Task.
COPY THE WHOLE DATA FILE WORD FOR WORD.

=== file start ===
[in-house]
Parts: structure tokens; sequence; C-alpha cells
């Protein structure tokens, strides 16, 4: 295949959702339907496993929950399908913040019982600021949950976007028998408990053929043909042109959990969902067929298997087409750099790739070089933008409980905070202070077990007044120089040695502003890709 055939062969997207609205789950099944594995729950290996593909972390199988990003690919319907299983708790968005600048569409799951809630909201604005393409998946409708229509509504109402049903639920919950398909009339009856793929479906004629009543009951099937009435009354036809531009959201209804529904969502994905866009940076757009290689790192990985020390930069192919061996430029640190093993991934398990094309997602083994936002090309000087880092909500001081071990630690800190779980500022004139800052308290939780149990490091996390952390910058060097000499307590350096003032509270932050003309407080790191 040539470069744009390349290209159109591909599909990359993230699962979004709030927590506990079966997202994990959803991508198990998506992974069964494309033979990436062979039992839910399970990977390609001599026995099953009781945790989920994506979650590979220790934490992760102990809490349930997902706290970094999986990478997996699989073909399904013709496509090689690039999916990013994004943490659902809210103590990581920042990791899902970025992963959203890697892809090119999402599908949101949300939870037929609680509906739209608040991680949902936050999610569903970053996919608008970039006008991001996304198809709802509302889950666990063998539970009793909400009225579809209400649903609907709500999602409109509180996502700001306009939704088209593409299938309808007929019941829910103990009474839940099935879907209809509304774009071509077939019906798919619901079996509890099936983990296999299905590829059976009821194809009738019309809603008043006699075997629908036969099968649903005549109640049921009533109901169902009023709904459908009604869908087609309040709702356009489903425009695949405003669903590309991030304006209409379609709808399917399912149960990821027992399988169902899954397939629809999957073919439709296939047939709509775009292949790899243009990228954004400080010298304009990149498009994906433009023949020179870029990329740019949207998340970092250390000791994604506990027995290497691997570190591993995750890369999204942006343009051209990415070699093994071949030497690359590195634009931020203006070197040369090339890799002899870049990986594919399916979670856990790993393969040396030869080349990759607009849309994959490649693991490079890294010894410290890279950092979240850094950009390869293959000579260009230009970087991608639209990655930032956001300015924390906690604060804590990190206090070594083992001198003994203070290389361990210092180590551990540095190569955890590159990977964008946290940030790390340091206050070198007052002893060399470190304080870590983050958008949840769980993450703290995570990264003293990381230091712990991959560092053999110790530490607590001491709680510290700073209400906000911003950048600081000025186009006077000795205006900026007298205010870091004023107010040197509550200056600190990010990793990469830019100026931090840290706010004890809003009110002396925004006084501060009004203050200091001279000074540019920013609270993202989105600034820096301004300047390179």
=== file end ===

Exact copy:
[in-house]
Parts: structure tokens; sequence; C-alpha cells
């Protein structure tokens, strides 16, 4: 295949959702339907496993929950399908913040019982600021949950976007028998408990053929043909042109959990969902067929298997087409750099790739070089933008409980905070202070077990007044120089040695502003890709 055939062969997207609205789950099944594995729950290996593909972390199988990003690919319907299983708790968005600048569409799951809630909201604005393409998946409708229509509504109402049903639920919950398909009339009856793929479906004629009543009951099937009435009354036809531009959201209804529904969502994905866009940076757009290689790192990985020390930069192919061996430029640190093993991934398990094309997602083994936002090309000087880092909500001081071990630690800190779980500022004139800052308290939780149990490091996390952390910058060097000499307590350096003032509270932050003309407080790191 040539470069744009390349290209159109591909599909990359993230699962979004709030927590506990079966997202994990959803991508198990998506992974069964494309033979990436062979039992839910399970990977390609001599026995099953009781945790989920994506979650590979220790934490992760102990809490349930997902706290970094999986990478997996699989073909399904013709496509090689690039999916990013994004943490659902809210103590990581920042990791899902970025992963959203890697892809090119999402599908949101949300939870037929609680509906739209608040991680949902936050999610569903970053996919608008970039006008991001996304198809709802509302889950666990063998539970009793909400009225579809209400649903609907709500999602409109509180996502700001306009939704088209593409299938309808007929019941829910103990009474839940099935879907209809509304774009071509077939019906798919619901079996509890099936983990296999299905590829059976009821194809009738019309809603008043006699075997629908036969099968649903005549109640049921009533109901169902009023709904459908009604869908087609309040709702356009489903425009695949405003669903590309991030304006209409379609709808399917399912149960990821027992399988169902899954397939629809999957073919439709296939047939709509775009292949790899243009990228954004400080010298304009990149498009994906433009023949020179870029990329740019949207998340970092250390000791994604506990027995290497691997570190591993995750890369999204942006343009051209990415070699093994071949030497690359590195634009931020203006070197040369090339890799002899870049990986594919399916979670856990790993393969040396030869080349990759607009849309994959490649693991490079890294010894410290890279950092979240850094950009390869293959000579260009230009970087991608639209990655930032956001300015924390906690604060804590990190206090070594083992001198003994203070290389361990210092180590551990540095190569955890590159990977964008946290940030790390340091206050070198007052002893060399470190304080870590983050958008949840769980993450703290995570990264003293990381230091712990991959560092053999110790530490607590001491709680510290700073209400906000911003950048600081000025186009006077000795205006900026007298205010870091004023107010040197509550200056600190990010990793990469830019100026931090840290706010004890809003009110002396925004006084501060009004203050200091001279000074540019920013609270993202989105600034820096301004300047390179």